CMSC 426
Image Processing (Computer Vision)
David Jacobs
Spring 2010

 

   Announcements

 

Review for final will be Monday, May 17 at 6:30 pm in 4424 AVW.  Review document is below.

 

Office hours on April 21 will be 2:30-3:30, instead of 3-4.

 

Note, PS 6 is extended to April 27.  I sent email to the class with some tips at 12:53pm on Saturday.  If you didn't get this, send me email.

 

Practice Midterm is available below

 

Midterm review will be at 5pm, Tuesday, March 23 in AV Williams 2120

 

Check out Richard Szeliski's free online Computer Vision text.

 

Problem Set 1 will not be due until Thursday, Feb. 11, due to the snow closing.

 


 

General Information

 

 

 

Class Time 

Tue, Thu 3:30-4:45

Room

CSI 1121

Text

There is no assigned text, but you will receive course notes, and may want to consult three optional books:

  • A draft of Richard Szeliski's new computer vision book is available online.  This looks really good, and I highly recommend you download a copy while it's still online for free.
  • Introductory Techniques for 3-D Computer Vision by Trucco and Verri
  • Computer Vision: A Modern Approach by Forsyth and Ponce

                                 Graduate students taking this course may, in particular, want to purchase Forsyth and Ponce.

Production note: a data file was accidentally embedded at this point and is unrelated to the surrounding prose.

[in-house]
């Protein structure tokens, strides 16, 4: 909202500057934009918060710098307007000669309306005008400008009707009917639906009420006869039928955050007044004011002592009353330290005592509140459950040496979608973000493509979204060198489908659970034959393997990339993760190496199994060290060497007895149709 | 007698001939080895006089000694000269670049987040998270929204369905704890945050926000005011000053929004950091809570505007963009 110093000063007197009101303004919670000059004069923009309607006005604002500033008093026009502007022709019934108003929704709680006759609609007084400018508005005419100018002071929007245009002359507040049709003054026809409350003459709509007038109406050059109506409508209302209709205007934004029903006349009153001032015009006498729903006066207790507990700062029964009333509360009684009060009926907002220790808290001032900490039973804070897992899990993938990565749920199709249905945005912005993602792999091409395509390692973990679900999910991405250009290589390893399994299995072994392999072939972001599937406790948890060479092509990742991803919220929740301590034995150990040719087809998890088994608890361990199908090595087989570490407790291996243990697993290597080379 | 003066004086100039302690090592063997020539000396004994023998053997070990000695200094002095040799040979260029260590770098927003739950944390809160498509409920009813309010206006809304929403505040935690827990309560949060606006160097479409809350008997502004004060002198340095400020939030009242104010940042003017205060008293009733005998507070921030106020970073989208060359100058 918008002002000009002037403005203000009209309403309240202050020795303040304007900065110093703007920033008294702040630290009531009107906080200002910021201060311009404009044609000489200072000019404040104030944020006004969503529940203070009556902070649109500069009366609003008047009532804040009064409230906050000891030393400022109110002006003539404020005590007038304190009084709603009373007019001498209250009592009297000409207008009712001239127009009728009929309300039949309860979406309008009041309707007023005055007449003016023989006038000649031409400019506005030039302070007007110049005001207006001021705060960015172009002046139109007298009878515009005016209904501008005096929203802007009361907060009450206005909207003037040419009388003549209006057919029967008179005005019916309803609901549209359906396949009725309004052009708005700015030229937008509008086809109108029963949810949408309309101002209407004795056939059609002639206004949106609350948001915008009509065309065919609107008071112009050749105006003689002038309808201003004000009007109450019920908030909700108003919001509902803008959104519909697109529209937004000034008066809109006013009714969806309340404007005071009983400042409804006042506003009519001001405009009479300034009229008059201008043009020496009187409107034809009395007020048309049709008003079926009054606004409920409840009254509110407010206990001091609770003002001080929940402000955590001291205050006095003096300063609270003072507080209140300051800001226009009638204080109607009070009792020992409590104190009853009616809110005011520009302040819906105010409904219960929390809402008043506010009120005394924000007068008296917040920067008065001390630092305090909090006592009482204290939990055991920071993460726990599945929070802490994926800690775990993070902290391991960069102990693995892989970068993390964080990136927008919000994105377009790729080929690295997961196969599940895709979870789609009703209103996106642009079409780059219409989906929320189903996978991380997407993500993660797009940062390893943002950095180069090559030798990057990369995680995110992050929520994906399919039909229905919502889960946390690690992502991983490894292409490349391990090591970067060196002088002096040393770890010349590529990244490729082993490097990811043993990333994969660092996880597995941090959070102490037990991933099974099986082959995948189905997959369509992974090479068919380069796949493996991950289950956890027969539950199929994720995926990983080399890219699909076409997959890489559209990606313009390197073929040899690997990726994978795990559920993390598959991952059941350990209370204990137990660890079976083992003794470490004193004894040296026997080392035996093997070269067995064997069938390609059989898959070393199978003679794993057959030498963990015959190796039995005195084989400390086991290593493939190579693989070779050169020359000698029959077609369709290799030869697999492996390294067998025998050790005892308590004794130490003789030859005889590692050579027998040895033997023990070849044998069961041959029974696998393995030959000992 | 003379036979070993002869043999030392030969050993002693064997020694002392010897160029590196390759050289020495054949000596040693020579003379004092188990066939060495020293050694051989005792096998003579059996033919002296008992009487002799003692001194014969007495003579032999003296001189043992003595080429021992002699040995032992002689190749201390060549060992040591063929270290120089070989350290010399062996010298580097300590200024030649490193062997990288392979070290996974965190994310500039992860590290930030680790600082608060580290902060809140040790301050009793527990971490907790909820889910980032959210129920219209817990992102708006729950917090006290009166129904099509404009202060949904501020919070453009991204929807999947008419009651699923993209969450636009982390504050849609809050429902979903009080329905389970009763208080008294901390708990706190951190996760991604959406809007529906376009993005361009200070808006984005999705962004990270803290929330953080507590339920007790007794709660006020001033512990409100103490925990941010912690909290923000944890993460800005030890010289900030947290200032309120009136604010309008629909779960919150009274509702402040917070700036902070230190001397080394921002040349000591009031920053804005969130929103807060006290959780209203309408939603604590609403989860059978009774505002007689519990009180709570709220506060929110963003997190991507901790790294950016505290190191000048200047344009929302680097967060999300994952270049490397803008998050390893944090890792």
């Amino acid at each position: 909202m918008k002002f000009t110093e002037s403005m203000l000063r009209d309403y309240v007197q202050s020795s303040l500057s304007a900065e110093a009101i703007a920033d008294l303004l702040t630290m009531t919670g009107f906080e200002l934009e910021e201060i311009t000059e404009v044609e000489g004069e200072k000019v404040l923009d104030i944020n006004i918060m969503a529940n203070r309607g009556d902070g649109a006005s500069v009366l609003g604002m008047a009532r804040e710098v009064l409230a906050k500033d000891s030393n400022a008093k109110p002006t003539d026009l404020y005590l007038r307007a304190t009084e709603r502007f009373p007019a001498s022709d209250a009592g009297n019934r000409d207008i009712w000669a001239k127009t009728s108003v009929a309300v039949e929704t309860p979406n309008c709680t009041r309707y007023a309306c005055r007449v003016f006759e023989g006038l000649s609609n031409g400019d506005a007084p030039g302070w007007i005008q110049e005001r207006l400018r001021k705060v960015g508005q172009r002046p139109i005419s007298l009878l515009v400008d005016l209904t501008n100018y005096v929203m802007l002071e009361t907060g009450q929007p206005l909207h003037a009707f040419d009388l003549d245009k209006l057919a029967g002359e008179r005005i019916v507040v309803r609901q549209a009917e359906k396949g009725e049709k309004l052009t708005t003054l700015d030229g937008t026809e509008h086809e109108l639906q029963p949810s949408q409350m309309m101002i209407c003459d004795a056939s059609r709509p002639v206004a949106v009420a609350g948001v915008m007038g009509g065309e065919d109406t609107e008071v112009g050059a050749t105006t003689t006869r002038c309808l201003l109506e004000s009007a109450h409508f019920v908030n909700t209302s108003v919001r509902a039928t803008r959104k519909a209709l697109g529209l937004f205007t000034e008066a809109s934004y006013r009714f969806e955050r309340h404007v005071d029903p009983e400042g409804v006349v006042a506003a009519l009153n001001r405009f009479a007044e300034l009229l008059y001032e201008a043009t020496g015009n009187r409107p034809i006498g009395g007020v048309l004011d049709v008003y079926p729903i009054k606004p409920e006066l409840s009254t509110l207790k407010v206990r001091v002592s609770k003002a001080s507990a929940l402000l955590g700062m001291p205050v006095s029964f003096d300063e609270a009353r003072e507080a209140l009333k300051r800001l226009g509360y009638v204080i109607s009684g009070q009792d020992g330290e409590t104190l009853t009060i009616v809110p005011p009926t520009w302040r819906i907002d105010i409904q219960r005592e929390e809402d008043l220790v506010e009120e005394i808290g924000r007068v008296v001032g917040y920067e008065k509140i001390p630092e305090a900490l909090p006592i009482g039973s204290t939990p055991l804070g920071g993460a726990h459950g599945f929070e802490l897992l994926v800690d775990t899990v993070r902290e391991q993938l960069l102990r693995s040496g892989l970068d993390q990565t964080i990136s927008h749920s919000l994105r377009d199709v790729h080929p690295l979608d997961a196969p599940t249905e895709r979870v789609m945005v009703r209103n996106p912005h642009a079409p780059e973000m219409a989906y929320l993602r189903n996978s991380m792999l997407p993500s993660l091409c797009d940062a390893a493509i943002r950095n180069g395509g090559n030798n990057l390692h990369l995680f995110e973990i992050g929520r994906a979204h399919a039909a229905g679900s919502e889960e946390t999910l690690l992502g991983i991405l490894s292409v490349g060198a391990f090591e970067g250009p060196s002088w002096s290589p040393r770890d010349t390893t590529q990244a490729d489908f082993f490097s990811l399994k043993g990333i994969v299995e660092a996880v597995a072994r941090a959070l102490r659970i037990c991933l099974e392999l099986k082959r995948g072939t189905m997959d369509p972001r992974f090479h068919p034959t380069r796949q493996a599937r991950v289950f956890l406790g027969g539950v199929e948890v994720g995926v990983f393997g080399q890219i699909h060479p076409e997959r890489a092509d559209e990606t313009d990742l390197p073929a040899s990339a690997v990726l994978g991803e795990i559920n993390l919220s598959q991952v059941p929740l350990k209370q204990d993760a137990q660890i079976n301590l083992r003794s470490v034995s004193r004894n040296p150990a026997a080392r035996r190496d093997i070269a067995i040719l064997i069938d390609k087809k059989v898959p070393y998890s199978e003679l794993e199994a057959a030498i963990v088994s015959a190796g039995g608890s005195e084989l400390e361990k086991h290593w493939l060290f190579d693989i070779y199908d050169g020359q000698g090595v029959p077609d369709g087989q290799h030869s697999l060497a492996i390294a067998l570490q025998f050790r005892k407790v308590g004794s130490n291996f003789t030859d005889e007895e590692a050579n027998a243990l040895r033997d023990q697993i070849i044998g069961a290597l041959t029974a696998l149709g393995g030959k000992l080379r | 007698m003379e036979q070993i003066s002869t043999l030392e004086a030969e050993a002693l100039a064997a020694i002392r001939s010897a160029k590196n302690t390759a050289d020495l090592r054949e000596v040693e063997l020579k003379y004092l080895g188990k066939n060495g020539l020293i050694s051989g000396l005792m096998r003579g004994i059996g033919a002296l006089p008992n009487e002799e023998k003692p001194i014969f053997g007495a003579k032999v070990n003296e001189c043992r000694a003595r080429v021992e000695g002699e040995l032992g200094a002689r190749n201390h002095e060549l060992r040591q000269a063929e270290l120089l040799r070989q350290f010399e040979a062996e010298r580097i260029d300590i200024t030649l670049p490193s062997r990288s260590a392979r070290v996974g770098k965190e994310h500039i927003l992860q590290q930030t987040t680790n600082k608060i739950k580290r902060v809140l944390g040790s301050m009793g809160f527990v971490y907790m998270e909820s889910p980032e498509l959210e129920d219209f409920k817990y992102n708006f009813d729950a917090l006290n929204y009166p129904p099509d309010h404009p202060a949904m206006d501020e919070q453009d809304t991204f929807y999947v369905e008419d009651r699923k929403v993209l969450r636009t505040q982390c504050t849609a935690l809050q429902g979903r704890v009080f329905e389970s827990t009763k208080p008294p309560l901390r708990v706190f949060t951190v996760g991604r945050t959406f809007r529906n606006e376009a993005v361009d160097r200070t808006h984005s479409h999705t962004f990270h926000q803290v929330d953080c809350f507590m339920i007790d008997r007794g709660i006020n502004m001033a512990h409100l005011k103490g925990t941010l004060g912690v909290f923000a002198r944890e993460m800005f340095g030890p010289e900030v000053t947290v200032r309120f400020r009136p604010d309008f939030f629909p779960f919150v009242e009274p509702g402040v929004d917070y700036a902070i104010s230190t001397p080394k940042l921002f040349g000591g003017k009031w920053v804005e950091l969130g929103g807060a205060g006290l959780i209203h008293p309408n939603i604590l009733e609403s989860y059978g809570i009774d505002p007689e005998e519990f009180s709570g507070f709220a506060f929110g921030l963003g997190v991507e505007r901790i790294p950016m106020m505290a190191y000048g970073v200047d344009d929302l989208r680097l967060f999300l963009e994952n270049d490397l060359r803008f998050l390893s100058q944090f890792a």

Personnel

 

 

Instructor

Teaching Assistant

Name

David Jacobs

Arijit Biswas

Email

djacobs (at) cs

arijitb2009@gmail.com

Office

AVW 4421

AVW 1112

Office hours

Tue 10:00-11:00, Wed. 3:00-4:00 

Mon 12:30-1:30, Wed. 12:30-1:30

If you cannot make these office hours, please send email to arrange another time. 

 

 

Course Policies

 

 

 

 

 

Course work, late policies, and grading

There will be seven problem sets assigned during the semester.  Six of these will include programming assignments to be done in Java. Some of these will also include pencil and paper exercises. One problem set will be purely pencil and paper exercises. Students will have one or two weeks for each problem set, depending on its size. Homework is due at the start of class.   Problems due on Thursday will be subject to a late penalty of 10% if turned in 24 hours late.  They will receive a 30% penalty if turned in by 3pm the next Monday, and may not be turned in later than that. Problems due on Tuesday will be subject to a late penalty of 10% if turned in 24 hours late, a penalty of 20% if turned in 48 hours late, and may not be turned in later than that.

There will be three exams. The first quiz will be in class for half an hour. The midterm will be in class for a complete class period. The final will be during the normal final exam time. Each exam will be cumulative, covering all material learned to that point in the class, with a greater emphasis on material learned since the previous exam. Exams and problem sets will all be based on material discussed in class. Readings are available to help students understand this material, but students will not be expected to master any material not discussed in class.

There is going to be a terrific computer vision workshop at the University of Maryland on Monday, Feb. 22. This will feature some of the world’s best researchers. Students are urged to attend as many talks as possible, but will be required to attend at least one talk, and hand in a one paragraph summary of that talk. Students who are unable to attend due to scheduling constraints may see me for an alternate assignment.